Brentford celebrates thirty years this year after being formed in July 1990 when Roger Crook founded the club in response to his daughter Amy’s passion for the game. They were then based at Feltham Arena in Hounslow. The pair are still an integral part of the club today.
The club started out as an Under 14 team playing in friendly matches, before entering the Greater London Women’s League in the 1991/92 season. Their division comprised just four teams with Arsenal, Wimbledon and Walton & Hersham. By 1995/96 the group were eligible to play senior age football and so the club made the move to the Greater London Women’s Football League.
1995 saw interest in the female game increase enormously with the upcoming European Championships in 1996, and it was a time of progression as Brentford merged with a team from Smithkline Beecham to become Brentford Beechams.
By 2003/04, Brentford were competing in the Greater London Women’s League Premier Division. Two years later, the Bees merged with Viking Ladies and expanded to six teams: Ladies First and Reserves plus ages U15, U13 and U11A and B. In the early part of the 2010s the first team made the jump to the London & South-East Women’s League.
Since 2014 there have been both ups and downs. The team are now playing in the Greater London Women’s Football League Premier (tier seven) and currently consist of a First Team and a Development Team, comprising players aged 16 and over with a total of forty-seven players across the two teams.
The club is still run by Roger Crook and daughter Amy, who now works for Brentford FC and is in charge of their two women’s teams. Amy Crook also highlights the fact that we have “a team of committed and qualified coaches headed up by Brentford legend Karleigh Osborne.” Talking about the potential of the side, Amy tells us that she believes “we are capable of playing at FA Women’s National League level.”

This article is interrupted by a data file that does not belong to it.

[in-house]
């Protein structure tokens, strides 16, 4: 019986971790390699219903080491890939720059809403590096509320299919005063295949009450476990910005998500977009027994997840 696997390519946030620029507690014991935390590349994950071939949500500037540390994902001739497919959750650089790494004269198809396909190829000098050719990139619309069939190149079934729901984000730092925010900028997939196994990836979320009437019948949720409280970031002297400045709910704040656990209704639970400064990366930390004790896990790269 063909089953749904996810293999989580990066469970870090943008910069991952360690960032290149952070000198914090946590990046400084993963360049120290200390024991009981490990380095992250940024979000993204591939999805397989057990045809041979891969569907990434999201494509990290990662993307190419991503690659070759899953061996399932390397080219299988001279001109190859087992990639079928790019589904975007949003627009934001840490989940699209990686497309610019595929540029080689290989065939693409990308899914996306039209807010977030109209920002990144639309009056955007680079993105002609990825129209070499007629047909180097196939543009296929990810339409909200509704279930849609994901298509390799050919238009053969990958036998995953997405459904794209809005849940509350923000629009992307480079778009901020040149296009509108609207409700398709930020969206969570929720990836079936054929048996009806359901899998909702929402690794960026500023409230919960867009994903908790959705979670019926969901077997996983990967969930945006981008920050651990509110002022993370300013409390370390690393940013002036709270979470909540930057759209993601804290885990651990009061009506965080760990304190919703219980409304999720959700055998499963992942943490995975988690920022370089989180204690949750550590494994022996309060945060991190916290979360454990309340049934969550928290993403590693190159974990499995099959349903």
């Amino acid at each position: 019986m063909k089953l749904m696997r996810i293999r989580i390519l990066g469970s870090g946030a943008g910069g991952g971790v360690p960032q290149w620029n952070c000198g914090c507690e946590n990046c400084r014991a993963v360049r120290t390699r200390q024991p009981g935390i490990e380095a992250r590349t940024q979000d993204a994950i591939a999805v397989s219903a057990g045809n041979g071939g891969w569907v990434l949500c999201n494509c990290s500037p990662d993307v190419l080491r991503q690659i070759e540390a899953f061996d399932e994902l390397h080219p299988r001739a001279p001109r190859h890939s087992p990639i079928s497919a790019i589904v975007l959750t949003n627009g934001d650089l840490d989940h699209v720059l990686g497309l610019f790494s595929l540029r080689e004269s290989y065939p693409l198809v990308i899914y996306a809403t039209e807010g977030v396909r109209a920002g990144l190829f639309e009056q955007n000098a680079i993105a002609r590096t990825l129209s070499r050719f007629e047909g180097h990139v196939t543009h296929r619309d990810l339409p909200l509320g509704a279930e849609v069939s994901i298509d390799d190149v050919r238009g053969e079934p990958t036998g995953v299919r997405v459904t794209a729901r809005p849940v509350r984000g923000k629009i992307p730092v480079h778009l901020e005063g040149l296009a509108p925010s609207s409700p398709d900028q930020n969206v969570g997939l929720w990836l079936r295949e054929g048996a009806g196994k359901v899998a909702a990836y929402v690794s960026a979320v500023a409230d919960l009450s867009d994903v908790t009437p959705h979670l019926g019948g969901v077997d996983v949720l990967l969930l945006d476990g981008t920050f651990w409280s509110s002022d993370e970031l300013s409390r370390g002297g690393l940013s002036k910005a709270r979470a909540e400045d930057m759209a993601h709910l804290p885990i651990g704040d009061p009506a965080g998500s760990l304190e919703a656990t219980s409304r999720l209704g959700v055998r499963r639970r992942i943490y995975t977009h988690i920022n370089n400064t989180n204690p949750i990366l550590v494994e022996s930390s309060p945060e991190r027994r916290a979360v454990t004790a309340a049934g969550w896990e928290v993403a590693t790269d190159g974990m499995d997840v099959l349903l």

The women’s teams are supported by the men’s team and have played several home games at the Griffin Park stadium prior to the club leaving their famous old home this summer. “Brentford have also recently employed me to run both women’s teams and match day activities. There will also be opportunities to play a home game or two in the new Community Stadium, a 17,500 all seater arena once the pandemic is over and fans are allowed back into stadiums.”
In terms of the challenges that the club face, Amy recognises: “There is a lot of competition for players in West London. But the ones we do attract stay with us – one has been with us for twenty years now. In terms of the coronavirus situation, training has been difficult as Swift Road, where we usually train, has been closed.”
The short-term aim for the coming season is at least promotion for both teams, and there is a genuine feeling that this is realistic and achievable. Amy believes that the key to this success is: “Treating all players well at whatever level of talent – allow them to develop organically or allow them to move on and develop. It’s also important to have a real honest, open and trustworthy respect for all players, staff and volunteers.”
In terms of the future of the women’s game, Amy believes that whilst coverage is increasing at the top levels, it is not filtering down to the lower levels: “It’s very slow at grassroots level. We hope that with the professional men’s team behind us, we can attract more talent to push us towards the FA Women’s National League. Money needs to be invested and there needs to be more coverage for clubs at our level and lower to progress.”